For whom and why are borders drawn? What are the symbolic projections of these physical realities? And what are the symbolic projections of these physical realities? Constituted by experience and memory, borders shape a "border image" in the minds and social memory of people beyond the lines of the state. In the case of the Turkey-Georgia border, the image of the border has often been constructed as an economic reality that creates "conditional permeabilities" rather than political emphases. This book puts forward the argument that participation in this economic life reshapes the relationship between the ethnic groups who live in the borderland as well as gender relations. By drawing on detailed ethnographic research at the Turkey-Georgia border, life at the border is explored in terms of family relations, work life, and intra- and inter-ethnic group relations. Using an intersectional approach, the book charts the perceptions and representations of how different ethnic and gendered groups experience interactions among themselves, with each other, and with the changing economic context.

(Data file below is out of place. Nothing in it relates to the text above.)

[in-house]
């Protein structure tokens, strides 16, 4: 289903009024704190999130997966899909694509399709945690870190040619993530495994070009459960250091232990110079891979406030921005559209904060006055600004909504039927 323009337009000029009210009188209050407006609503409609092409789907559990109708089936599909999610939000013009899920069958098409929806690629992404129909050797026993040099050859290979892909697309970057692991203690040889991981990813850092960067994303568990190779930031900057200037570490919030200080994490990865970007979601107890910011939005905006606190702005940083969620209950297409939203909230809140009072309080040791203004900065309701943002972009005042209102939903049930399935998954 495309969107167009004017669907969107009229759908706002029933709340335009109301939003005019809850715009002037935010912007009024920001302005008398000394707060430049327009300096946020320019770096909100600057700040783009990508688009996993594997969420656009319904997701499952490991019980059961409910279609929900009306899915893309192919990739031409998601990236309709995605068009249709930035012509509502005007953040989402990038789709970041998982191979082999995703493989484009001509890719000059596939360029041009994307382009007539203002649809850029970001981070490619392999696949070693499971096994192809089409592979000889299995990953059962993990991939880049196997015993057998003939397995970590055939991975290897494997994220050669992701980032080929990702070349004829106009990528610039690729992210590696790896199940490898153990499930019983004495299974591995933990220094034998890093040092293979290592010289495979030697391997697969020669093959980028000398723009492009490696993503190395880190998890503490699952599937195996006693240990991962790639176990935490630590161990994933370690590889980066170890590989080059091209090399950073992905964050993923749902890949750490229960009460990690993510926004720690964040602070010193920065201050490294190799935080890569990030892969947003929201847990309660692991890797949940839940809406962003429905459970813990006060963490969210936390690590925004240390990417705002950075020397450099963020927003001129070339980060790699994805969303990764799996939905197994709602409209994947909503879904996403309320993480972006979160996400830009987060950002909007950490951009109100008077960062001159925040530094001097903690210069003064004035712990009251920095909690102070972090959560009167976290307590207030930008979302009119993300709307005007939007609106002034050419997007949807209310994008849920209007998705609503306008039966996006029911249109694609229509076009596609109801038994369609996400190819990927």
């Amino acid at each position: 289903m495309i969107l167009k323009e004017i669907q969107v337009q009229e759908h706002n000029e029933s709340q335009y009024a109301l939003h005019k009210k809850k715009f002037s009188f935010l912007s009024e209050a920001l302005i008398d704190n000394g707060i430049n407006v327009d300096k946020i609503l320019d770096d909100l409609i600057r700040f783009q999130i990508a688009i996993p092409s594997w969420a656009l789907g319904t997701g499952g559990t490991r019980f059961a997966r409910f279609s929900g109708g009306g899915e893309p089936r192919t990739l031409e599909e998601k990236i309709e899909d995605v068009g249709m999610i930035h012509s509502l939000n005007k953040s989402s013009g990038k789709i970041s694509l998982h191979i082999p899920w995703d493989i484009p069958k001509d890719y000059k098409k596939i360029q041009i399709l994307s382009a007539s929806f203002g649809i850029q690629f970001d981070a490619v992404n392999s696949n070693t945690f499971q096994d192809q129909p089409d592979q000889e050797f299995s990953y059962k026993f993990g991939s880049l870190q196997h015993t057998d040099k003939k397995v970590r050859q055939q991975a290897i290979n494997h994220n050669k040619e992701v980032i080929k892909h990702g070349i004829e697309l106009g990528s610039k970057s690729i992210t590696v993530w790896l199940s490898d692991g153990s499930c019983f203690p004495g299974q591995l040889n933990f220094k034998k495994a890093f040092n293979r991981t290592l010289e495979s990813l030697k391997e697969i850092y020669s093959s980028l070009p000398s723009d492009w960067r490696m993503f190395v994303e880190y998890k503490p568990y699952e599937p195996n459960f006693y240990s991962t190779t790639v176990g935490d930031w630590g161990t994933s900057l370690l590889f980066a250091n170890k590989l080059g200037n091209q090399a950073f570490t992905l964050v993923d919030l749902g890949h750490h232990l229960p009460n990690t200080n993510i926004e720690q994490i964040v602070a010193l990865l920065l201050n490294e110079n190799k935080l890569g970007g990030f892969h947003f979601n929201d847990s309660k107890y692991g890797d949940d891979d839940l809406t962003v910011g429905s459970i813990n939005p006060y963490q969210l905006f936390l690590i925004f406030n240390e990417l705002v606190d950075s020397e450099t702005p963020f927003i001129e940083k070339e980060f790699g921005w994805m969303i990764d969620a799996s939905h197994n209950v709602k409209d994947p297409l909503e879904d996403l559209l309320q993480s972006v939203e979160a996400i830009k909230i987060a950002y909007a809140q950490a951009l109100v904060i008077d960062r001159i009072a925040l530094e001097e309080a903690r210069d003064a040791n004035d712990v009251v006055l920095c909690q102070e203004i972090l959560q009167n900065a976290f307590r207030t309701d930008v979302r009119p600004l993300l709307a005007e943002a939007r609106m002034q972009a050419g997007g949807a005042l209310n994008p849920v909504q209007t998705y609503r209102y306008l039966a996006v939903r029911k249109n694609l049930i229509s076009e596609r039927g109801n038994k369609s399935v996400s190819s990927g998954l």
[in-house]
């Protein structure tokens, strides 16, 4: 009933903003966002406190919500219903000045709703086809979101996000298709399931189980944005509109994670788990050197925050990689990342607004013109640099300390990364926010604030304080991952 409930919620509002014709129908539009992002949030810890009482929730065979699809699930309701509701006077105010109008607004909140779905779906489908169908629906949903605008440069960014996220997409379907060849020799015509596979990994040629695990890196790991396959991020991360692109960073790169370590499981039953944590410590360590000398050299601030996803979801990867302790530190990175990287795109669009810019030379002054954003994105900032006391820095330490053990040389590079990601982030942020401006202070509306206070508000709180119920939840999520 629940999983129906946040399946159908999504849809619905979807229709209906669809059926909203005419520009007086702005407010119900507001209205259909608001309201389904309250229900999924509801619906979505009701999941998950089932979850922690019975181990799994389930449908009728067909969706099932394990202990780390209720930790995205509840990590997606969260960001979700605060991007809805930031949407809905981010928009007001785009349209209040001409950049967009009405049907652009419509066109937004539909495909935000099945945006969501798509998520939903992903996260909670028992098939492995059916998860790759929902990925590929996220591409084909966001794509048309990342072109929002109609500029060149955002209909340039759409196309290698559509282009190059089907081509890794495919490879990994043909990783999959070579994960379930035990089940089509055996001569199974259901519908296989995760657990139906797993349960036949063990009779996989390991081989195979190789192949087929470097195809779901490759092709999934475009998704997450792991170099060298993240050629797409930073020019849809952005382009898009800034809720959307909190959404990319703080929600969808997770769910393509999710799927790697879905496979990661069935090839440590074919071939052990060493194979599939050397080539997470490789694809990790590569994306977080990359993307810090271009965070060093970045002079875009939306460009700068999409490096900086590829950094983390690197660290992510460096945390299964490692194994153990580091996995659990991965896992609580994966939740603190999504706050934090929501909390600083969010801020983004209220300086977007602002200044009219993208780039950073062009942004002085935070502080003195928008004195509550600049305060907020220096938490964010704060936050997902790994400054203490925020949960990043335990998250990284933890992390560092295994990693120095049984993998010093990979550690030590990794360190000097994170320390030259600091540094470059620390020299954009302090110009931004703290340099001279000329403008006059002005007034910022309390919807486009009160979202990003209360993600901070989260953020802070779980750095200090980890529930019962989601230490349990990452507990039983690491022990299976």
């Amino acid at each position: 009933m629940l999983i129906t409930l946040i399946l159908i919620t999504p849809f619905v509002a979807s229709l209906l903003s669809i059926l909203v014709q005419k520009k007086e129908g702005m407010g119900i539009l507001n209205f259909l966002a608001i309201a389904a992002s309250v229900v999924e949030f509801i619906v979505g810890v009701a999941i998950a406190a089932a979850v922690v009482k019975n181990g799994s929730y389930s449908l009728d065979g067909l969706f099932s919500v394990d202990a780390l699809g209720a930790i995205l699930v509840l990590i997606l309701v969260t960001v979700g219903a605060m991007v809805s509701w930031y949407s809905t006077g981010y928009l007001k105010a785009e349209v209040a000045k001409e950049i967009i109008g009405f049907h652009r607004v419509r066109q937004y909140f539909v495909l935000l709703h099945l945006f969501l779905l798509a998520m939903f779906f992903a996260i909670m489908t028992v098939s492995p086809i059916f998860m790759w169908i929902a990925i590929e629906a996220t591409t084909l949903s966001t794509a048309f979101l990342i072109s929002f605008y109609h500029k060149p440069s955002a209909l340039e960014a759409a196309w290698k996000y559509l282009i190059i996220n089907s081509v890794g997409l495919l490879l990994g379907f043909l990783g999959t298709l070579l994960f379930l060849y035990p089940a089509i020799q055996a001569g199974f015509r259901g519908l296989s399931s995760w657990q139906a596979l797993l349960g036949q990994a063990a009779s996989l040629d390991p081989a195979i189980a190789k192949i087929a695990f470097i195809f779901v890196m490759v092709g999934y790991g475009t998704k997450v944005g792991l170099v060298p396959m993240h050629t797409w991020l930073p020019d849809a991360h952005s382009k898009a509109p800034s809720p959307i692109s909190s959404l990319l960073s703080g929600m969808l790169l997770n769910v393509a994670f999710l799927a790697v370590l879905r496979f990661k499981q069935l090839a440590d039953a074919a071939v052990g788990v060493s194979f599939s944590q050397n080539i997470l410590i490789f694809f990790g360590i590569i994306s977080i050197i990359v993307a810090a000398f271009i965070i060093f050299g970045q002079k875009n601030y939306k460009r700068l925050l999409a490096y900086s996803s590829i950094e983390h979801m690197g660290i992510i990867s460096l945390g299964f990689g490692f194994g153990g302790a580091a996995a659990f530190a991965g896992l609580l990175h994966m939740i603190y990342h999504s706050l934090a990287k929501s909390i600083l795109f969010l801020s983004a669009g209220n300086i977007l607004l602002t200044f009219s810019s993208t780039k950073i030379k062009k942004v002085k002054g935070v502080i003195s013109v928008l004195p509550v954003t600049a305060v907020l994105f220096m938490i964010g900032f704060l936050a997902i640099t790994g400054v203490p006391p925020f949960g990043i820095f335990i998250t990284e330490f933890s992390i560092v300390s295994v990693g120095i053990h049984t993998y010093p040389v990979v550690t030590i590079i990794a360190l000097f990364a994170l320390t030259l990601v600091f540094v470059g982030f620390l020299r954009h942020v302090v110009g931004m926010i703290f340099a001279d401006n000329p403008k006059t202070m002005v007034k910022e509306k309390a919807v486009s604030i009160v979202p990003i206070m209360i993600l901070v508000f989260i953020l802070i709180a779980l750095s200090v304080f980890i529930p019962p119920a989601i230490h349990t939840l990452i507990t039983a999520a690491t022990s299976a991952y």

This book offers a rich, empirically based account of the intersectional and multidimensional forms of economic activity in border regions. It will be of interest to students, researchers, and policy makers alike working in geography, economics, ethnic studies, gender studies, international relations, and political studies.